Category Archives: SIS Assessment
Do you know the difference between the 1915 b/c Waiver and the Technical Guide?
You should! (If you provide Medicaid mental health or substance abuse services or services to developmentally disabled persons).
What is the 1915 b/c Waiver (the “Waiver”)?
It is a document (a very large document) that all health care providers, recipients and State agencies must adhere to in order for Medicaid recipients to receive the medically necessary services needed. The consequence of anyone in NC not following the Waiver? The feds can come and recoup Medicaid money…or perform any other allowable remedy/punishment. Basically, everyone in NC (germane to Medicaid) must follow the Waiver or answer to the federal government.
The Waiver applies to Medicaid recipients suffering mental health issues, developmental disabilities, and substance abuse.
The Centers for Medicare and Medicaid Services (CMS) granted the North Carolina Waiver, which operates under Section 1915 (c) of the Social Security Act. This Waiver operates concurrently with a 1915 (b) Waiver, the North Carolina Mental Health/Developmental Disabilities/ Substance Abuse Services Health Plan (NC MH/DD/SAS Health Plan).
In sum, the Waiver is a document approved by the federal government (CMS). The Waiver applies to Medicaid recipients suffering mental illness, developmental disabilities and substance abuse. We must adhere to the Waiver…or else.
So what is the Technical Guide?
First, what is it not? If the Waiver is Medicaid “law,” the Technical Guide is not.
When you were in high school, did you ever read Cliffsnotes? You know, your English teacher assigns “The Great Gatsby,” but you have so many other important things to do in high school other than to read “The Great Gatsby.” So you get the Cliffsnotes. Easy enough, right?
Until your teacher tests on details in “The Great Gatsby” that were not in the Cliffsnotes…
I am NOT (capital N.O.T.) comparing the Technical Guide to Cliffsnotes. The Technical Guide is approximately 350 pages. If Cliffsnotes were 350 pages long, then the actual book would be over 1000 pages. If the Division of Medical Assistance (DMA) were attempting to draft an abridged version of the Waiver with the Technical Guide, then someone grossly misunderstood the word “abridged.”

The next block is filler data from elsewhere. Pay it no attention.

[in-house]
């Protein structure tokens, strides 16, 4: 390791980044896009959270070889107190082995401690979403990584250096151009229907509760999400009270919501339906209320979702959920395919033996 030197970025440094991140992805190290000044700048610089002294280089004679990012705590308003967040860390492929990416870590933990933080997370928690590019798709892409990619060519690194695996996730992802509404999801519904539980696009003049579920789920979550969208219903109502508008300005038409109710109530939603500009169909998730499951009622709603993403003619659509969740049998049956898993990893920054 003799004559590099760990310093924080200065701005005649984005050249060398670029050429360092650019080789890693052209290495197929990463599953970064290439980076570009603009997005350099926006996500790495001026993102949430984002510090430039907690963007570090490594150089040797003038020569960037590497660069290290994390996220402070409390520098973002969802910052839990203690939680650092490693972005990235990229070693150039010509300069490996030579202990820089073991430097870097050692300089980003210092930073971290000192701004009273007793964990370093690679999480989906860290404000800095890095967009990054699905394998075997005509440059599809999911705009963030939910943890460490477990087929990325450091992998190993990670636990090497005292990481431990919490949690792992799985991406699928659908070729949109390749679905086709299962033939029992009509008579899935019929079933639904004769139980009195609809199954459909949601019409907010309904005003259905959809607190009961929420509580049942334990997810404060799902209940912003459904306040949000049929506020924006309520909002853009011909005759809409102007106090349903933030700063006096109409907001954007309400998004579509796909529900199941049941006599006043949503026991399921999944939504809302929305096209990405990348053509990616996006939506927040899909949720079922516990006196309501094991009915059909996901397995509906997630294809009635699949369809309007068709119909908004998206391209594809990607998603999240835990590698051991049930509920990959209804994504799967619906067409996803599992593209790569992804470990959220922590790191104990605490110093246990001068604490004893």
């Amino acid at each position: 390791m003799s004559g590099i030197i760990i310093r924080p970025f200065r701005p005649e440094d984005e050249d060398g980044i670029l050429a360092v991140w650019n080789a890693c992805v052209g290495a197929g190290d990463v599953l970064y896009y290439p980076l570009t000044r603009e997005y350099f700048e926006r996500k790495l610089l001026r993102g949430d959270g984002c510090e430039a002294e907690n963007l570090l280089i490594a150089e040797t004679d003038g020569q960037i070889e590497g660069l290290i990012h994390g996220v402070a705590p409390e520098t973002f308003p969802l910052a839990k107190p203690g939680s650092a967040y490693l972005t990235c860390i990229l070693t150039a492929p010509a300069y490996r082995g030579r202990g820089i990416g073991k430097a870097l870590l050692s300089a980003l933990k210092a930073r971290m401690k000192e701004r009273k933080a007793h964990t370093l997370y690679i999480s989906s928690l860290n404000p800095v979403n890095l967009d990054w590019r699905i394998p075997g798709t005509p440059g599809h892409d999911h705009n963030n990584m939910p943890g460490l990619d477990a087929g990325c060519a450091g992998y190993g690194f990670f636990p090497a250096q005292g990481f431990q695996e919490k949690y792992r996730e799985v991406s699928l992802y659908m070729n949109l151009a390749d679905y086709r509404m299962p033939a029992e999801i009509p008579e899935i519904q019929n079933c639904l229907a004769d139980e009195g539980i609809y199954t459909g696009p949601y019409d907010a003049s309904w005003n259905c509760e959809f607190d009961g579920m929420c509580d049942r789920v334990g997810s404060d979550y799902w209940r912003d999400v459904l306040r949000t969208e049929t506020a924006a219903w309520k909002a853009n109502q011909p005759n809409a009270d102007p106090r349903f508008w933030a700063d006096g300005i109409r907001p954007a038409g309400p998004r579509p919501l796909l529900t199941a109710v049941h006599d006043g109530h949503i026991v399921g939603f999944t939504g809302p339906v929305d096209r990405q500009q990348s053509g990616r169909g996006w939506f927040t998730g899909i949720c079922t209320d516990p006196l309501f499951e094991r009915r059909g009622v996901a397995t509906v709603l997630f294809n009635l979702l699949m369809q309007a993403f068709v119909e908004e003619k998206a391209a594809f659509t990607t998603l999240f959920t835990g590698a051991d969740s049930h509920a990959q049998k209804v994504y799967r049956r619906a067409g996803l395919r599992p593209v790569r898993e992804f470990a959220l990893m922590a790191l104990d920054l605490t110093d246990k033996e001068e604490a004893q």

DMA prepares the Waiver, and (although I have never been present for the process of its creation) I believe that DMA works extraordinarily hard on the Technical Guide.
Despite, DMA’s hard work, the Technical Guide, generally, is not identical to the Waiver.
If the Technical Guide were identical to the Waiver, then the Technical Guide and the Waiver would be identical, right?
The Technical Guide is supposed to be a “user-friendly” rendition of the Waiver. Because, folks, I am here to tell you, the Waiver is NOT “reader-friendly.”
But….beware….if it comes down to a legal argument in a court of law, the Technical Guide is not law…the Waiver is law. So if you are having your employees read the Technical Guide in lieu of the actual Waiver, you MAY be in violation of the Waiver, even though you meet the Technical Guide criteria.
For example, in the Technical Guide, for authorization of In-Home Intensive Supports, for prior authorization, a Medicaid recipient could use (for prior authorization):
“Until the participant has a Supports Intensity Scale assessment [SIS assessment], the NC SNAP is used and the participant must have a score of at least 4 or 5 in Medical and/or Behavioral.”
According to the Technical Guide, a SNAP score can be used in order to receive authorization for In-Home Intensive Services.
However, the Waiver says nothing about a SNAP score. According to the Waiver, the ONLY document that can be used for prior authorization for In-Home Intensive Supports is the SIS assessment.
Not the SNAP!
Ambiguity? I think so…
But, when the English teacher tests on the details of “The Great Gatsby” that were not found in the Cliffsnotes, you fail.
Similarly, when you only follow the Technical Guide, you may find yourself (legally) holding the “Cliffsnotes of the Waiver.”